Facebook Postings Excluded In Auto Accident Case

The Legal Intelligencer reported today that “in Piccolo v. Paterson, Judge Albert J. Cepparulo issued a one-paragraph order denying the motion to compel filed by defendants Lindsay S. Paterson, Lee Anne Paterson, Linsey Paterson and Allstate Insurance Co.

The defendants wanted access to the photos of plaintiff Sara Piccolo that she posted of herself on the social networking site.

According to court documents, Piccolo filed an action against the defendants after she was injured in a one-car accident while a passenger in a car driven by defendant Lindsay Paterson. Paterson conceded liability but the case is ongoing because of a dispute over Piccolo’s damages.

According to the defense motion, filed by attorneys at Moore & Riemenschneider, Piccolo testified she had a Facebook account and was asked at deposition if the defense counsel could send a “neutral friend request” to Piccolo so that he could review the Facebook postings Piccolo testified she made every day.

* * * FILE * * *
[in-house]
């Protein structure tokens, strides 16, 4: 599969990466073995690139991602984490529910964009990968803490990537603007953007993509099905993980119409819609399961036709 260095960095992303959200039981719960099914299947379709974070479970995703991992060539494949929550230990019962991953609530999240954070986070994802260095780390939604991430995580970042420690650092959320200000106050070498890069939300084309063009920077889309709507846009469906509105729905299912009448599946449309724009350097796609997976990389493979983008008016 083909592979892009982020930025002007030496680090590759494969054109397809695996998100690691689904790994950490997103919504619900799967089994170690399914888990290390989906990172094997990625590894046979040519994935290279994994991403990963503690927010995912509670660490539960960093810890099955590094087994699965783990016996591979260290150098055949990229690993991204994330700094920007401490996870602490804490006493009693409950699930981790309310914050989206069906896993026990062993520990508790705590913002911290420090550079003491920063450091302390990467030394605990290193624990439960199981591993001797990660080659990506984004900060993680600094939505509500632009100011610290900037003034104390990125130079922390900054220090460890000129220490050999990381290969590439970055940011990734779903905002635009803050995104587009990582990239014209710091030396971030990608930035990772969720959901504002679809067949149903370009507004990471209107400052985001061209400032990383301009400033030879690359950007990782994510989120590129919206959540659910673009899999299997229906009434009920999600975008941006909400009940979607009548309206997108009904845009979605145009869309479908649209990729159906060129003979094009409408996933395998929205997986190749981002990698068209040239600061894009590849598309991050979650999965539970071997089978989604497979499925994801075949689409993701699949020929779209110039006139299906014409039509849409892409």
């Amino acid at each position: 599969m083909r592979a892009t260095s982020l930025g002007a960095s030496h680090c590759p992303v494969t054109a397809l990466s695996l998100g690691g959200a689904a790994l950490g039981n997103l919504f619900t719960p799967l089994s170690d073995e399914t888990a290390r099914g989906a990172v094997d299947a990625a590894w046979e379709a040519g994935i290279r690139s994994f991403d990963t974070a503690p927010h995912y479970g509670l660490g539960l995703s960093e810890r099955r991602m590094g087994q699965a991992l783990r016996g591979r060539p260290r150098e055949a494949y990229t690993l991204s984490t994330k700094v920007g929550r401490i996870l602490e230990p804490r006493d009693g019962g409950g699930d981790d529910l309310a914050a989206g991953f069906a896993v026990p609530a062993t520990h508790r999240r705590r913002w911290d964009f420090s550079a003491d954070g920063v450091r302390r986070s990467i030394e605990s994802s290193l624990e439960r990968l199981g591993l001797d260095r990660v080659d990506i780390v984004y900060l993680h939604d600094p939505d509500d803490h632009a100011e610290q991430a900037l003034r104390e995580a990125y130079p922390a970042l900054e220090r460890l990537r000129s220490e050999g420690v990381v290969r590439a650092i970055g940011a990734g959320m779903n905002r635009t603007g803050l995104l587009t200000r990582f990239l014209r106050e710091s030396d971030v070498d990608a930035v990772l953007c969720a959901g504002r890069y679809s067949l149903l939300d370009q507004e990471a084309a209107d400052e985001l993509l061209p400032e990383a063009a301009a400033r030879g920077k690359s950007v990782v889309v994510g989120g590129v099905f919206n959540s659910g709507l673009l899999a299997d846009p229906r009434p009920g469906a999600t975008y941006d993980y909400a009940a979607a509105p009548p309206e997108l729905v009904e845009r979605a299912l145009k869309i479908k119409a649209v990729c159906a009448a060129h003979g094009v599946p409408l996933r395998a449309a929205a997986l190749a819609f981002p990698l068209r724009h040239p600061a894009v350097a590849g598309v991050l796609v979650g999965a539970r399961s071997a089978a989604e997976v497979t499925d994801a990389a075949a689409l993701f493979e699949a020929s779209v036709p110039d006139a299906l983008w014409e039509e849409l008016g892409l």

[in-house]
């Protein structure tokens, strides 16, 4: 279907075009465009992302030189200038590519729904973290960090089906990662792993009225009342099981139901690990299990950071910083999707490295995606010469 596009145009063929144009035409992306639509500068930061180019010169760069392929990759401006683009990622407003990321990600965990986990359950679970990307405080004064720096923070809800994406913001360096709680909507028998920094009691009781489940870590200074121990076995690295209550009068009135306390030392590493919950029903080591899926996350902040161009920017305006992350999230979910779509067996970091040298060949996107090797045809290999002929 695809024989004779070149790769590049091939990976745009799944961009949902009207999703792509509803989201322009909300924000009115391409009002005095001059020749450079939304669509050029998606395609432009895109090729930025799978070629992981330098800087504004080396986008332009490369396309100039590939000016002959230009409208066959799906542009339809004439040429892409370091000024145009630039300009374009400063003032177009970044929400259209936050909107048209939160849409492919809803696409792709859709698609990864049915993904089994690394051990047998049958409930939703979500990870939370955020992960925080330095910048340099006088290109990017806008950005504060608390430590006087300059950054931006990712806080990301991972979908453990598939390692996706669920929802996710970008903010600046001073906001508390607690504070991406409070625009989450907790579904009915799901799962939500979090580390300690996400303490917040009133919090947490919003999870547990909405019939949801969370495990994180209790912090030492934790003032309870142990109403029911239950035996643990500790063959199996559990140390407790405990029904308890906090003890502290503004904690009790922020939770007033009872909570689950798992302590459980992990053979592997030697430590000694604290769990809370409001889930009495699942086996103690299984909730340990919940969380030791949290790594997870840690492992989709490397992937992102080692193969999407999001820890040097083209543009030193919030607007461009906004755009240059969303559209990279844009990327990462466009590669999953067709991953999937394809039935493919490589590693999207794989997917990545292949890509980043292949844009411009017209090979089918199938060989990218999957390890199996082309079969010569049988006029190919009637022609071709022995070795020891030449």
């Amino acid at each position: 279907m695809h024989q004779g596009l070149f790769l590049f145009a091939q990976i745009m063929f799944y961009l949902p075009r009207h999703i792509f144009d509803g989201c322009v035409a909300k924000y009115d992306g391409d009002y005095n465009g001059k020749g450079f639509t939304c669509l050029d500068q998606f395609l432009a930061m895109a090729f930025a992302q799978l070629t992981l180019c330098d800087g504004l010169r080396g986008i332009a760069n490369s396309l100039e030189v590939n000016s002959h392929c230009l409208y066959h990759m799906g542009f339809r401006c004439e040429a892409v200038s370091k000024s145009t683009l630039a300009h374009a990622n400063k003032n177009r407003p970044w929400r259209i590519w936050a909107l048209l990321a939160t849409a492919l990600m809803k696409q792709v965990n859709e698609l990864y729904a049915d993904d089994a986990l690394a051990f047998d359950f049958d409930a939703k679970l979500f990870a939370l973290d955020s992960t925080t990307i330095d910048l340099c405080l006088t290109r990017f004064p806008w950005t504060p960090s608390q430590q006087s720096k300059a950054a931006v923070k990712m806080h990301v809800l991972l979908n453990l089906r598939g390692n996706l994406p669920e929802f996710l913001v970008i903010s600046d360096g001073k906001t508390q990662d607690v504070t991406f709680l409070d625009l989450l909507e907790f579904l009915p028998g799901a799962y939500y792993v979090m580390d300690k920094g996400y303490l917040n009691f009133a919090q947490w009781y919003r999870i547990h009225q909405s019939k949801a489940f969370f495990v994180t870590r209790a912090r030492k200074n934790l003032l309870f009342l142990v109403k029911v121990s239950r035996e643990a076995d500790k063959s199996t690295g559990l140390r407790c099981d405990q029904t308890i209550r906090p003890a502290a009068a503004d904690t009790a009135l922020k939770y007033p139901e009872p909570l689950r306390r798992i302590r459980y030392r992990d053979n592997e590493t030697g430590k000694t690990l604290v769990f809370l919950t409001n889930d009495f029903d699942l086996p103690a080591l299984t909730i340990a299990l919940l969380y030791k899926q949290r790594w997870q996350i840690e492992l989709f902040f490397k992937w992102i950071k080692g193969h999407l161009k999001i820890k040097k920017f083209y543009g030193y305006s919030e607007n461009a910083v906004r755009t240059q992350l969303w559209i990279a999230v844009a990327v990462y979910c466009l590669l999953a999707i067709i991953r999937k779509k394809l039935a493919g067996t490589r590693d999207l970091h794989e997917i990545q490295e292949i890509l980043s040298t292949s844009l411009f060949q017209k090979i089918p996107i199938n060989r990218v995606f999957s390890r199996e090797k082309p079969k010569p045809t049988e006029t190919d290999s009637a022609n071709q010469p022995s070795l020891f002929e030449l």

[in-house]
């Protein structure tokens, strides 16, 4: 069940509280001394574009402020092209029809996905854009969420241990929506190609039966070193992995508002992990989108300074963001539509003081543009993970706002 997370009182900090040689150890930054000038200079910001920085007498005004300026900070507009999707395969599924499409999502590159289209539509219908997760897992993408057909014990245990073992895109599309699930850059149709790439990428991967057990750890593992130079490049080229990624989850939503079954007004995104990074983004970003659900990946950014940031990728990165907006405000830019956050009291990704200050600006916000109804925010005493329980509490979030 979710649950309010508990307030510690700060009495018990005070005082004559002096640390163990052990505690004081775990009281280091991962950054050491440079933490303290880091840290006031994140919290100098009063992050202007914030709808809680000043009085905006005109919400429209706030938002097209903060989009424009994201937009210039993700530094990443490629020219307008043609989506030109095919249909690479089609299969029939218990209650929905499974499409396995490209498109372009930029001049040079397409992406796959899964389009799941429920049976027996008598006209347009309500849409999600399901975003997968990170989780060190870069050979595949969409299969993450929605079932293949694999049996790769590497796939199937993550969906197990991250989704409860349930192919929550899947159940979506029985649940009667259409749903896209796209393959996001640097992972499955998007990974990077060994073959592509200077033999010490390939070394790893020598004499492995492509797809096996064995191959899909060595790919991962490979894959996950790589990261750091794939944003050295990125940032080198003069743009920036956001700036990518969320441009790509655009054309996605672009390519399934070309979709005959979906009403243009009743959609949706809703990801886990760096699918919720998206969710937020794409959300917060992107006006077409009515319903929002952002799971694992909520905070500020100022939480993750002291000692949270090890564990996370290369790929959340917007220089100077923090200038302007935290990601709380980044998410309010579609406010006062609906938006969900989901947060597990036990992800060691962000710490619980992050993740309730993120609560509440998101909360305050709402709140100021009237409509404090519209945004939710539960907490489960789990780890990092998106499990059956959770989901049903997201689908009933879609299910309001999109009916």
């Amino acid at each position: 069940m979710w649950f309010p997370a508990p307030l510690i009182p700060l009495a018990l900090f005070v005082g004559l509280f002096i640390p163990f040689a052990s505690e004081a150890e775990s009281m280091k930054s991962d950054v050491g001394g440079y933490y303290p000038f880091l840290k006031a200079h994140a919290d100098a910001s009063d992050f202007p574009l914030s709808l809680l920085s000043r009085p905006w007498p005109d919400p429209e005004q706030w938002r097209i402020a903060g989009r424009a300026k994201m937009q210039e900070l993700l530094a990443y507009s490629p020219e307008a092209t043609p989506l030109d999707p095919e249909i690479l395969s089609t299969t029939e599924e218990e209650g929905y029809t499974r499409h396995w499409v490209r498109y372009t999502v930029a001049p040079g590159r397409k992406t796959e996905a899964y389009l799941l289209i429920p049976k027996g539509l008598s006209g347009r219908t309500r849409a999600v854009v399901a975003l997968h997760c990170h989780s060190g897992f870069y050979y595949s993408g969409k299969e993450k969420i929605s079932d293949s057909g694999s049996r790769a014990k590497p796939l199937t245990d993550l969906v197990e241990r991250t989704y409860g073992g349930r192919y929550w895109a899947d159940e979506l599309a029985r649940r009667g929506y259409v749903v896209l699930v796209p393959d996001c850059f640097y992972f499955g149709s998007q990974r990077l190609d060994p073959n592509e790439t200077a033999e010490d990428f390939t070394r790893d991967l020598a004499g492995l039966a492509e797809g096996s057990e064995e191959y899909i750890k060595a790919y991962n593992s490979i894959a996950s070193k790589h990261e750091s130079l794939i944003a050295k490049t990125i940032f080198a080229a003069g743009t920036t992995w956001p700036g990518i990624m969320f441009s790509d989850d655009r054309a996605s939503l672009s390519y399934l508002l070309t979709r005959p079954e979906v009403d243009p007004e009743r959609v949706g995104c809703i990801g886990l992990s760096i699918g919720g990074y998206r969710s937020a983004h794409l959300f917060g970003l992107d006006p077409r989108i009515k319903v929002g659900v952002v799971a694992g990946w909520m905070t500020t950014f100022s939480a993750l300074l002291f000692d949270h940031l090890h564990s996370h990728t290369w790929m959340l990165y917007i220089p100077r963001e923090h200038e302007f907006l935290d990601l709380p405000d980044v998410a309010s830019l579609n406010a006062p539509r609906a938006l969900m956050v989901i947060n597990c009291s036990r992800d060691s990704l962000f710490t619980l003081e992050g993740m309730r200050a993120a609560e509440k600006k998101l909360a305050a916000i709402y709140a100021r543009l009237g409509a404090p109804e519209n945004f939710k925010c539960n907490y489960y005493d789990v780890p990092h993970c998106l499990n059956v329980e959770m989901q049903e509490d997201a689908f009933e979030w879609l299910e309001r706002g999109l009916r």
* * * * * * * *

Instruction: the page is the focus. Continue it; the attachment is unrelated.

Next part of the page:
Piccolo denied the request but, according to defense filings, said her status updates and pictures were available for public viewing and that she would not make them private. The defense argued in its motion, however, that when it went to Piccolo’s Facebook page, those postings were in fact private and only available to her “friends.”

Counsel sent Piccolo’s attorney, Benjamin G. Lipman of the Law Offices of Benjamin G. Lipman, a letter in September 2010 asking for Piccolo to accept a friend request from the defense.

Lipman ultimately denied the request, responding that the “‘materiality and importance of the evidence … is outweighed by the annoyance, embarrassment, oppression and burden to which it exposes’” Piccolo, according to the defense motion.”

We ask for Facebook information in most of our cases where we represent the insurance company, and we advise our plaintiffs that they should expect defense attorneys to want to see their photos on the social networking site.

We, however, do not, as the attorneys in this case did, ask to be a “friend” of the other side. We simply ask that they print and produce the photos to us. For as long as I have been practicing law, lawyers in New Orleans and Houston have asked for “vacation” photos. That practice has not really caught on in Baton Rouge, but the theory is the same. We guess the result would have been different if counsel for Allstate simply asked for the photos rather than a friend request.